General Tso’s Chicken

General Tso's Chicken

You know what food is as (or more) American than apple pie? General Tso’s Chicken!

From Wikipedia: “General Tso’s chicken is a sweet, slightly spicy, deep-fried chicken dish that is popularly served in North American Chinese restaurants. The dish was unknown in China and other lands home to the Chinese diaspora before it was introduced by chefs returning from the United States. The dish is named after General Tso Tsung-tang, a Qing dynasty general and statesman, although there is no recorded connection to him.”

As usual, one of the most popular Asian dishes in America has absolutely nothing to do with Asia. Got it.

That being said, Nathan and I love us some General Tso’s chicken! We don’t get to have it very often because let’s just say that the Chinese take out places in our area are… sketchy. As in, you don’t know if chicken will be the only meat in your order of General Tso’s chicken and the restaurants are probably fronts for smuggling or money laundering. We actually haven’t gotten Chinese takeout or had General Tso’s chicken since we moved to our condo over 2 years ago.

This dire situation had to be remedied so we decided to make our own General Tso’s at home and share the recipe with all of you! I know I say this a lot about various things that we make but this dish is SO much tastier and healthier than any General Tso’s I’ve eaten at a restaurant and it really isn’t that hard! This version is shallow fried instead of deep fried and has a bit less sugar than the traditional take-out. I’m not going to say that this is a ‘30 minute meal’ but it wasn’t much more than that and was really simple to prepare. Another perk of making General Tso’s at home? You can be sure that chicken is the only meat in your chicken! Make this today!

General Tso's Chicken

Red Tree Pinot Noir 2011 Katryn’s Wine Pairing: Red Tree 2011 Pinot Noir
Rating: 7.0 out of 10.0

With Asian food I normally choose a slightly sweet rose or white wine. Since this General Tso’s recipe is on the sweeter side, however, I chose to pair this dish with a Pinot Noir…a bit fruity but light and on the drier side. This wine wasn’t anything super special on it’s own but it was a nice pairing although I will say that the wine was just a little bit overwhelmed by the strong flavors of the dish. An ok wine and pairing but I would probably try something different in the future.

Fat Tire Amber Ale Nathan’s Beer Pairing: Fat Tire Amber Ale
Rating: 7.9 out of 10.0

While grocery shopping before making our General Tso’s Chicken Katryn and I were stuck going to a grocery store with a pretty mediocre beer selection. There weren’t too many choices other than the usual macro brewed stuff so when I saw Fat Tire I figured it would be far better than any the other alternatives. The best word I can think of to describe Fat Tire’s Amber Ale is ‘average.’ While it is a perfectly drinkable beer there is nothing that stands out about it. Like most amber ales, the sweet caramel malts are the most prominent flavor with some small aroma of hops but not much hop flavor. However average it may be, this beer actually paired really well with the General Tso’s Chicken. The malt flavors cut through the rich sauce, tang, and spice really well to cleanse your palate for the next bite. I think it had a similar effect to many Asian beers such as Chang or Singha that are light but have a lot of malt.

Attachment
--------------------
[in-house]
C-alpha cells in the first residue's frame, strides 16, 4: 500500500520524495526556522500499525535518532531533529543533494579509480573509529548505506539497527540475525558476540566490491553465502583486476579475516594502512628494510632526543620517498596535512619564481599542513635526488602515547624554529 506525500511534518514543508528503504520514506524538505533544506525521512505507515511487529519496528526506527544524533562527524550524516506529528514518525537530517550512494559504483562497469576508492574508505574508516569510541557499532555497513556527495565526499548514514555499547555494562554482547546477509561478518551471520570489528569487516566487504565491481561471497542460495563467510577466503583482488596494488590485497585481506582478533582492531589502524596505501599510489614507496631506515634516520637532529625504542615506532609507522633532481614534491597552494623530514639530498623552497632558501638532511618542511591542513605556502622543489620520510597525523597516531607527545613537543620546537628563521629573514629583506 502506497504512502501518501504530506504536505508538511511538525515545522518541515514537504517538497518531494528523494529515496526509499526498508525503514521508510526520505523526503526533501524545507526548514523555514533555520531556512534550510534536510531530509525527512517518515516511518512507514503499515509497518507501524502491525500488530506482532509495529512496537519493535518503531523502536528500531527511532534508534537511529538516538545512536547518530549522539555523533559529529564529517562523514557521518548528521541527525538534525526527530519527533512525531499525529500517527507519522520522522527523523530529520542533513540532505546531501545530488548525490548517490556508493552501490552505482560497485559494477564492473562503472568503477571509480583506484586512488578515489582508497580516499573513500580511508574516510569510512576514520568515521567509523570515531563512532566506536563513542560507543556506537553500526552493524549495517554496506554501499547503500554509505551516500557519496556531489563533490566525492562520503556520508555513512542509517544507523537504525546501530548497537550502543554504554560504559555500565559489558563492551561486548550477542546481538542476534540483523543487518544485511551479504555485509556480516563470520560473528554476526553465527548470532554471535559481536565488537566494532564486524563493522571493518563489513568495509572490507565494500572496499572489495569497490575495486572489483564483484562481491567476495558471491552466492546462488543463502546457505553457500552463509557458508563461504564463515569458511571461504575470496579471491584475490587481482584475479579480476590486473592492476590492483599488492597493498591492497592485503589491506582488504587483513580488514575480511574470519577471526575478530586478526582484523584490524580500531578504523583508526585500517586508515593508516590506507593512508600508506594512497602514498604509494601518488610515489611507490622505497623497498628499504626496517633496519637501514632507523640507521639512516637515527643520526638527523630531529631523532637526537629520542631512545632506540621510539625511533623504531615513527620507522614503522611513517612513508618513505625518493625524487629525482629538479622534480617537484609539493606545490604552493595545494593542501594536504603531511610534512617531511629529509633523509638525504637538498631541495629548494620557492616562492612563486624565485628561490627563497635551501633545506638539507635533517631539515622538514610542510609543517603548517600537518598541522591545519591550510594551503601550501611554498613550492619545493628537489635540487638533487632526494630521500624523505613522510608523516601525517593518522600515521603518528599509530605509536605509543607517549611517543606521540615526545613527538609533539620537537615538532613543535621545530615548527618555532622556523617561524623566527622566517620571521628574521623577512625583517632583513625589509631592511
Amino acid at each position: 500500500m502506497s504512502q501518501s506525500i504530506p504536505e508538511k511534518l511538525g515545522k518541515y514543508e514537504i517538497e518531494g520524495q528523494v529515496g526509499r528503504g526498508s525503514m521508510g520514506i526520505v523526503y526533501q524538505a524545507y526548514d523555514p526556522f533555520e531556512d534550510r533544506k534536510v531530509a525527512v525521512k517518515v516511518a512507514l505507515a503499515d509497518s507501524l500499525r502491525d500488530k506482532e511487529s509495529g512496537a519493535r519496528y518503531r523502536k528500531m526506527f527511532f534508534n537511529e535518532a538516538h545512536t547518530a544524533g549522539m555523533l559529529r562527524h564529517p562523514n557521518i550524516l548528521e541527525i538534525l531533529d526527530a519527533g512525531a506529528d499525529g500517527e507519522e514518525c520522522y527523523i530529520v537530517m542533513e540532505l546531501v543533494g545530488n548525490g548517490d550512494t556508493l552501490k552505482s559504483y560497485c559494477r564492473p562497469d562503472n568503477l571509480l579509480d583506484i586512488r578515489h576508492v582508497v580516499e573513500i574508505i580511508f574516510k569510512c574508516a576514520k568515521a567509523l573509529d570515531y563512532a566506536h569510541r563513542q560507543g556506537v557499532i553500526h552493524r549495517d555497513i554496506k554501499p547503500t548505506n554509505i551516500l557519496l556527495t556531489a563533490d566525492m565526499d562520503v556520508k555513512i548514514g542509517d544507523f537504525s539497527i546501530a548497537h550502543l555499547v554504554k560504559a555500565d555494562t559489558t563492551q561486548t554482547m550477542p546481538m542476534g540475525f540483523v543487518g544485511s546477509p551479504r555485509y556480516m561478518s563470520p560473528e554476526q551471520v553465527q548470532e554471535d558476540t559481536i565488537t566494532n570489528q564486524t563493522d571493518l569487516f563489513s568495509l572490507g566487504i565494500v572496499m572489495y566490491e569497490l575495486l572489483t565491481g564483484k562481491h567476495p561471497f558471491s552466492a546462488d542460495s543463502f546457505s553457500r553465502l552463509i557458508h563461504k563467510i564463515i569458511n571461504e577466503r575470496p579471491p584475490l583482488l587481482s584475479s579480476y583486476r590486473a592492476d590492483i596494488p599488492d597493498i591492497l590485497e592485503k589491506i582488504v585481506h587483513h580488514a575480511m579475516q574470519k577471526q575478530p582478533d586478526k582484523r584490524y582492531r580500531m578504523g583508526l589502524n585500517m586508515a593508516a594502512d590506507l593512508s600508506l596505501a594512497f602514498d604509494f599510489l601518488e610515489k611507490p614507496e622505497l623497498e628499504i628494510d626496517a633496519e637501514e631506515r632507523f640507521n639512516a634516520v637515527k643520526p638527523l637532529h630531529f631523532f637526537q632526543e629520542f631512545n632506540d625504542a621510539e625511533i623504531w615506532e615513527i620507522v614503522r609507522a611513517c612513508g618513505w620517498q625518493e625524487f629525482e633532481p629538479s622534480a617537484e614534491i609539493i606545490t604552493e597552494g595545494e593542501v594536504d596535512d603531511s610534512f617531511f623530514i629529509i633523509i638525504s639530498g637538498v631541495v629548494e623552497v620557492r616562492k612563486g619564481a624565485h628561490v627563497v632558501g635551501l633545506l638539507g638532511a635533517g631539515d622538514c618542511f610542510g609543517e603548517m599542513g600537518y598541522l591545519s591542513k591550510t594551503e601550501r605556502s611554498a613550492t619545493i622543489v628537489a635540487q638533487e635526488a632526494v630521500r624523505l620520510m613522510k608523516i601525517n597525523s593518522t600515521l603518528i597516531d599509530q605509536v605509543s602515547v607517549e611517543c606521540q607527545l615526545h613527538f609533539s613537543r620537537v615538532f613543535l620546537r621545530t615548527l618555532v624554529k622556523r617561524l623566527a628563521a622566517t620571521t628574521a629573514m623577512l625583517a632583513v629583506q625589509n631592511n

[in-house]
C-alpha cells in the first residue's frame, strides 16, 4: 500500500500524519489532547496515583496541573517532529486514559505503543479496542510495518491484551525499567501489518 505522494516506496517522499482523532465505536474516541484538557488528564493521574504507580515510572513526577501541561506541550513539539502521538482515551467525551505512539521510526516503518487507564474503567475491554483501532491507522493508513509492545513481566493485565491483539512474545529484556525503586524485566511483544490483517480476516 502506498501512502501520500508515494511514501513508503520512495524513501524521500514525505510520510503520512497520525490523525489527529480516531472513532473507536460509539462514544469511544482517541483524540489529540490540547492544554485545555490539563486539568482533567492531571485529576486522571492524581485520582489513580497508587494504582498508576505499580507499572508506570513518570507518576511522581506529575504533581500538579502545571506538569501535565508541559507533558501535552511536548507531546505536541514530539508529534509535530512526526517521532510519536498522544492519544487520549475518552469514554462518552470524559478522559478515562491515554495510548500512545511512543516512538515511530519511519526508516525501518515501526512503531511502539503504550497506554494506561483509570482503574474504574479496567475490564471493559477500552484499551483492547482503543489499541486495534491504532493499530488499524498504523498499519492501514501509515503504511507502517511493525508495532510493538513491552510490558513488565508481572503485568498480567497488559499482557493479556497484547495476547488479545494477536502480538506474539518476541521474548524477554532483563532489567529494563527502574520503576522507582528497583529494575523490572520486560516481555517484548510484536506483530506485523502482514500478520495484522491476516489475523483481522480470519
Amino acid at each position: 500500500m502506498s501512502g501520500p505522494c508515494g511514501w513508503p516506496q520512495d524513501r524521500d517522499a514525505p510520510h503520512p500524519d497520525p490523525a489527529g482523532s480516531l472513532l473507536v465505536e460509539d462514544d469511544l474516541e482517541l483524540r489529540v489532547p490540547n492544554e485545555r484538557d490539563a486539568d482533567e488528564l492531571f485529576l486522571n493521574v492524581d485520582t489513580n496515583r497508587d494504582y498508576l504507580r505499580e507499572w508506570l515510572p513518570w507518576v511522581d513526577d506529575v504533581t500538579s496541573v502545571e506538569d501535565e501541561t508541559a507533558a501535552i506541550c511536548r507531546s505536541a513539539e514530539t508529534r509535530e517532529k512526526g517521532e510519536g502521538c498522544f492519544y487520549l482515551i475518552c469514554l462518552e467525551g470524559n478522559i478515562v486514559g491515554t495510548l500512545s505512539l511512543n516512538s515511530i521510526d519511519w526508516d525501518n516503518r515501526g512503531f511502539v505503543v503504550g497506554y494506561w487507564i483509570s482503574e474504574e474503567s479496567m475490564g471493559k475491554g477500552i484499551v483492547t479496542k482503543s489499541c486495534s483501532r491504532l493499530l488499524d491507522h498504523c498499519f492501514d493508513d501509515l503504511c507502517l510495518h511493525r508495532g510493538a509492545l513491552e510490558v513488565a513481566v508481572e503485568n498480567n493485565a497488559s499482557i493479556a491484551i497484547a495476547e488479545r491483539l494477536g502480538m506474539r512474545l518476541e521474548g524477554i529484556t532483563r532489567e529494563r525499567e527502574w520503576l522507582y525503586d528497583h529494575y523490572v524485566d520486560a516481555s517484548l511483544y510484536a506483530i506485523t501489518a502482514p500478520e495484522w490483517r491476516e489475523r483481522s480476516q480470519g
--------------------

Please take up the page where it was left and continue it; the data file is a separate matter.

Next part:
General Tso’s Chicken

Adapted from this recipe
Serves 4


1 1/2 teaspoons toasted sesame oil
1 large egg white
1/4 cup plus 1 tablespoon soy sauce
1/4 cup plus 3 tablespoons cornstarch
1 pound skinless boneless chicken thighs, trimmed and cut into 1 1/2-inch pieces
1 cup low-sodium chicken broth
1 teaspoon Chinese chile-garlic sauce
5 tablespoons sugar
1 tablespoon vegetable oil, plus more for frying
2 tablespoons very finely chopped fresh ginger
3 large garlic cloves, minced
4 scallions, thinly sliced
Steamed broccoli and white rice, for serving


1. In a medium bowl, combine the toasted sesame oil with the egg white, 1 tablespoon of the soy sauce and 1/4 cup plus 2 tablespoons of the cornstarch. Add the chicken, stirring to coat. Let stand at room temperature for 20 minutes.

2. Meanwhile, in a small bowl, whisk the chicken broth with the chile-garlic sauce, sugar and the remaining 1/4 cup of soy sauce and 1 tablespoon of cornstarch.

3. In a large saucepan, heat the 1 tablespoon of oil. Add the ginger and garlic and cook over high heat until fragrant, about 1 minute. Stir the broth mixture, add it to the pan and cook until thickened and glossy, about 3 minutes. Keep the sauce warm over low heat.

4. In a large, deep skillet, heat 1/2 inch of oil until around 325-350 degrees (f). Carefully add the chicken, one piece at a time, and fry over high heat, turning once or twice, until crisp and golden, about 2 minutes. Drain the chicken on paper towels and immediately place the chicken in the sauce along with the scallions. Cook just until coated, about 30 seconds. Serve right away, with steamed broccoli and rice.

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